The outbreak of war put the dynamic urban development and construction in Vienna on hold. Building activity was dictated by the war, its unhappy progress and the inadequate preparation and organization. The constant flow of refugees and wounded soldiers made it necessary to transform Vienna into a city of barracks and hospitals.
The fortifications on the Bisamberg and along the Kahlenberg-Sophienalpe line (Vienna bridgehead) were reinforced on account of the war, and armaments production in the Arsenal was stepped up. New buildings of strategic significance included the Schiffsbautechnische Versuchsanstalt (Marine Engineering Research Institute) and the Exportakademie (and later Hochschule für Welthandel – University of World Trade). The Oesterreichisch-Ungarische Bank (and present-day National Bank) and Technical Museum were completed. In January 1915 the city council invited tenders for an ‘österreichische Völker- und Ruhmeshalle’ (Austrian Hall of Fame). Otherwise there were few commissions for public buildings. Various children’s homes were planned on the outskirts of Vienna, but only a few were built. The war created new priorities.
Vienna was the military logistics centre of the Habsburg Monarchy during the war, the administrative centre of all war efforts at the front and behind the lines. It was an important garrison town and became a collection point for both wounded soldiers and refugees from the war zones. Possibly the most important building focuses were the construction of barracks (in Simmering, Favoriten, Meidling and Grinzing) for the medical care of tens of thousands of wounded soldiers. By March 1916, seven war hospitals, ninety-one Red Cross stations, eleven emergency clinics, nineteen canteens and nine charity centres had been built. Added to this, diseases like tuberculosis, smallpox and typhus began to develop, with hunger, dirt and poor hygiene contributing to their rampant spread. A further building focus resulted from the dire supply situation. Vienna needed storage space to keep the materials necessary for war. Apart from the construction of the Municipal Cold Storage, nine warehouses in the Freudenau winter harbour were taken over by the city.
The war called for a process of adaptation. Hotels and boarding houses were rented to house the new departments and offices. Empty buildings (such as the Freihaus or the old circus in Zirkusgasse) as well as former dance halls and restaurants were requisitioned as soldiers’ quarters. Practically half of Vienna’s schools were transformed for military purposes right after the outbreak of war and served as quarters for soldiers and later for the war-wounded. The city’s hospitals were no longer sufficient to look after the wounded, and even Ringstrasse buildings like the university, parliament, Secession and Künstlerhaus were converted into hospitals. Vienna became a huge hospital. In 1915, for example, 260,000 casualties were treated in Vienna. Orphanages were emptied to look after wounded soldiers, and bourgeois families were paid to house the children. One of the major priorities, even after the war, was the erection of emergency accommodation for the mostly impoverished refugees and homeless persons. In 1919, the community began to convert the empty barracks and some school buildings into emergency housing. In the no longer used Kagran and Rossau barracks and in the Arsenal some 515 emergency apartments were created for the homeless, and buildings that had not been completed because of the war were purchased and adapted.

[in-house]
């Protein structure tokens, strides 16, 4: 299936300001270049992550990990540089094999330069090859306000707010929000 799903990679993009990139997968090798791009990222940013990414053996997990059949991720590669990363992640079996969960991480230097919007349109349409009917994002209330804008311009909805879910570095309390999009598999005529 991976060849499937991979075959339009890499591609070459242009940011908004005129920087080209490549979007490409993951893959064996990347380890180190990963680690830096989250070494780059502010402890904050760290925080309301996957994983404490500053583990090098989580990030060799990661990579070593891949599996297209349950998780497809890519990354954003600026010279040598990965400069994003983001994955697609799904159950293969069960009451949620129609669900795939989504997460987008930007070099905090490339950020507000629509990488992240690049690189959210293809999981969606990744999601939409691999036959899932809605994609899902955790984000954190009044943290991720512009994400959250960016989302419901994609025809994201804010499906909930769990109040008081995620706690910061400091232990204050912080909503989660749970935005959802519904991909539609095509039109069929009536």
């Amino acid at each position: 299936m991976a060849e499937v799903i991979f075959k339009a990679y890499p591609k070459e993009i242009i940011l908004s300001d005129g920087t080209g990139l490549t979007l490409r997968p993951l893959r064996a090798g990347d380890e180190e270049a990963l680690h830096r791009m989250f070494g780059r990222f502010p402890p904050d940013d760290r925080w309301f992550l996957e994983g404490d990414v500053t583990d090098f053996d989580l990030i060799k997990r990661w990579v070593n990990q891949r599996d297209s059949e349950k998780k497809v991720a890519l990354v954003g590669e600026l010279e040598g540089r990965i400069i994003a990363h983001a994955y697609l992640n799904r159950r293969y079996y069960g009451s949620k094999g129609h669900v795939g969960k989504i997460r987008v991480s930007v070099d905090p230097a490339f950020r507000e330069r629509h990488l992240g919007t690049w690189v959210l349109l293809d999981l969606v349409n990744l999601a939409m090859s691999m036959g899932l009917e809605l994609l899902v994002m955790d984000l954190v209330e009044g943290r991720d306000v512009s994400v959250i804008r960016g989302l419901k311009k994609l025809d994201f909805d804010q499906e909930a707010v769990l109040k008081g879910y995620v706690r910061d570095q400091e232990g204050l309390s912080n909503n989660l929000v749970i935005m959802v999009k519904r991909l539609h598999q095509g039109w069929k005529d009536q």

There was a further change in everyday life. As the city filled up with refugees, soldiers and casualties, there was a need for transport planning and organization because of the increasing chaos on the streets, the growing number of accidents and the crowded trams, which were being used to transport goods and wounded combatants. There were increasing calls for the ban on overloading to be observed. One curious by-product of this reorganization of the city was the ban on exposed hatpins in the trams.
Translation: Nick Somers
Békési, Sándor: Straßenbahnstadt wider Willen oder zur Verkehrsmobilität im Hinterland, in: Pfoser, Alfred/Weigl, Andreas (Hrsg.): Im Epizentrum des Zusammenbruchs. Wien im Ersten Weltkrieg, Wien 2013, 452-461
Fischer, Karl: Garnison, militärische Einrichtungen, in: Csendes, Peter/Opll, Ferdinand (Hrsg.): Die Stadt Wien (Österreichisches Städtebuch 7), Wien 1999, 185-210
Hufschmied, Richard: Energie für die Stadt. Die Kohlenversorgung von Wien im Ersten Weltkrieg, in: Pfoser, Alfred/Weigl, Andreas (Hrsg.): Im Epizentrum des Zusammenbruchs. Wien im Ersten Weltkrieg, Wien 2013, 180-189
Pfoser, Alfred/Weigl, Andreas: Die Pflicht zu sterben und das Recht zu leben. Der Erste Weltkrieg als bleibendes Trauma in der Geschichte Wiens, in: Pfoser, Alfred/Weigl, Andreas (Hrsg.): Im Epizentrum des Zusammenbruchs. Wien im Ersten Weltkrieg, Wien 2013, 14-31
"Vienna was the military logistics centre …": Pfoser, Alfred/Weigl, Andreas: Die Pflicht zu sterben und das Recht zu leben. Der Erste Weltkrieg als bleibendes Trauma in der Geschichte Wiens, in: Pfoser, Alfred/Weigl, Andreas (Hrsg.): Im Epizentrum des Zusammenbruchs. Wien im Ersten Weltkrieg, Wien 2013, 16 (Translation)
- The growing city: Vienna on the eve of the First World Wa
- The war takes over the city
- Rebuilding for war: barracks and hospitals in Vienna
- Vienna as a refugee camp
- Vienna as a centre of the war economy
- Goodbye to the world of yesterday
- Self-help: unofficial allotments and deforesting the Vienna Woods
- Overthrow of the old values: post-war Vienna